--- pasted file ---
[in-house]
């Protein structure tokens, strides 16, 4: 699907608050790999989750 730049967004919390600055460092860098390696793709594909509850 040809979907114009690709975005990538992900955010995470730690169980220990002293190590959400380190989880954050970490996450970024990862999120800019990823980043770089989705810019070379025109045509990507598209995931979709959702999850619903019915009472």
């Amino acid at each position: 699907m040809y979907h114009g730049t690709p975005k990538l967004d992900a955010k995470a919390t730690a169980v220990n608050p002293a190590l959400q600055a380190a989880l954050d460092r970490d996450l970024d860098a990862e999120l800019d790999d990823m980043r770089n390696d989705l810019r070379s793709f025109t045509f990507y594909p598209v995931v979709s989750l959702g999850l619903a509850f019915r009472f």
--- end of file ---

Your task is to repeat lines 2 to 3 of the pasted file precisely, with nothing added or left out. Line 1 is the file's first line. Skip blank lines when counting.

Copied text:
């Protein structure tokens, strides 16, 4: 699907608050790999989750 730049967004919390600055460092860098390696793709594909509850 040809979907114009690709975005990538992900955010995470730690169980220990002293190590959400380190989880954050970490996450970024990862999120800019990823980043770089989705810019070379025109045509990507598209995931979709959702999850619903019915009472």
């Amino acid at each position: 699907m040809y979907h114009g730049t690709p975005k990538l967004d992900a955010k995470a919390t730690a169980v220990n608050p002293a190590l959400q600055a380190a989880l954050d460092r970490d996450l970024d860098a990862e999120l800019d790999d990823m980043r770089n390696d989705l810019r070379s793709f025109t045509f990507y594909p598209v995931v979709s989750l959702g999850l619903a509850f019915r009472f």